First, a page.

• What a mess.

    Interesting to compare the actions of the Met yesterday with the sensible discretion shown in Glasgow last week.

  • Ruth Bright 14th Mar '21 - 8:48am

    David as Jayne Secker has just pointed out on Sky it is interesting that hundreds are allowed to gather during lockdown without intervention when it is about football.

  • Nonconformistradical 14th Mar '21 - 8:53am

    From CNN
    https://edition.cnn.com/2021/03/13/world/sarah-everard-vigil/index.html
    “”It doesn’t look good for the Met tonight does it?” said one man being moved on. “Just leave these people to have their moment,” he shouted.

    Everard’s death has prompted that moment — a moment of national reckoning on women’s rights in the UK, long overdue, and calls for new laws recognizing misogyny as a hate crime.

    Countless Londoners have this week asked themselves why it took a young women’s senseless death for the outpouring of indignation to finally burst forth.

    The answer may lie in how swiftly the vigil was silenced on Saturday.”

  • Little Jackie Paper 14th Mar '21 - 9:04am

    Ruth Bright

    I have zero sympathy for that argument. If you want CCP style government this is what you get. If you back lockdown and liberty-abolishing restrictions then this is what you have brought on you, me and everyone else.

    You either oppose this in full – muzzles, distancing, shutdown the lot – or you own it and the CCP stuff that it implies.

    CanI see the vaccine certificate that gives you the limited freedom to protest please? And if you misbehave the certificate can be rescinded. That’s our future.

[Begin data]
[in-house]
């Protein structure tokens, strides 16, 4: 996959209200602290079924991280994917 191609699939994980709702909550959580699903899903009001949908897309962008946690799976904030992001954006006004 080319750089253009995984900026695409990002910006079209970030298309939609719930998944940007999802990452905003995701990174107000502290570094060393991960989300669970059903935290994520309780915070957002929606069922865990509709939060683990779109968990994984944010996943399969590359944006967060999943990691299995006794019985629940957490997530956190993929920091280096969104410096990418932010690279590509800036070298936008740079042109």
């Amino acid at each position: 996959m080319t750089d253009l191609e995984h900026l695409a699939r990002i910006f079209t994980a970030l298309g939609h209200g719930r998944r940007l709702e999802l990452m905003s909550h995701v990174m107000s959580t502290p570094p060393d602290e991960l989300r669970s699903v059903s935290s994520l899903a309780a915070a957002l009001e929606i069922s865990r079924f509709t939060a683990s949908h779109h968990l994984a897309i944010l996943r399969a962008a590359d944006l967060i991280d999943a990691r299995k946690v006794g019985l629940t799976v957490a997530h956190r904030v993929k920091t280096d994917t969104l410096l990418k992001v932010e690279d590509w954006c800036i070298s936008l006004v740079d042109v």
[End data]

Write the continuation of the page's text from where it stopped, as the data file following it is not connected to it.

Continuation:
It’s only three weeks to flatten the curve.

  • John Marriott 14th Mar '21 - 9:17am

    As W S Gilbert famously wrote; “A policeman’s lot is not a happy one”. Yes, the statistics of crimes against women are horrendous but clearly, given the High Court Judge’s ruling, and in the middle of a pandemic, the ‘vigil’ should have been deferred until a time when public safety would not be threatened. We either have laws or we have anarchy. As for the ‘celebrations’ in Scotland etc, that just shows how inconsistently the ‘law’ on gatherings is currently being interpreted.

    In this instance could it be that the alleged perpetrator of the dreadful murder of an innocent young lady appearing to be one of their own have made the rôle of the police in dealing with what was judged to be an ‘illegal’ gathering even more difficult? Equally, if people seek protection under the law then surely they should have a duty to respect the law themselves?

  • Yet again this party have targetted the wrong person…The Metropolitan Police Commissioner Cressida Dick was dammned if her force allowed an unlawful gathering and damned when they tried to enforce ‘distancing’…
    The target should be the hypocritical actions of Priti Patel…She has been notorious for trying to curtail all public demonstrations/protests; her comments on environmental and ‘Black Lives Matter’ demonstations are disturbing to say the least.. Last September she wrote to the head of HMICFRS, dated last September “I would like to know … what steps the government could take to ensure the police have the right powers and capabilities to respond to protests.”

    Today this same Home Secretary is demanding a ‘full explanation’ of police action..

    Joining her on this is NOT the right line of attack..

  • Nonconformistradical 14th Mar '21 - 10:05am

    @Expats
    I’m as ready as you to criticise Priti Patel – however…

    The buck stops with the Commissioner of the Metropolitan Police.

    (I do admit that whenever I see the present Commissioner on TV the name Jean Charles de Menezes comes to mind).

    From time to time the concept of ‘policing by consent’ arises. I personally perceive that on this occasion from what I’ve seen on TV I could see little evidence of the Met paying heed to it.

  • Little Jackie Paper 14th Mar '21 - 10:07am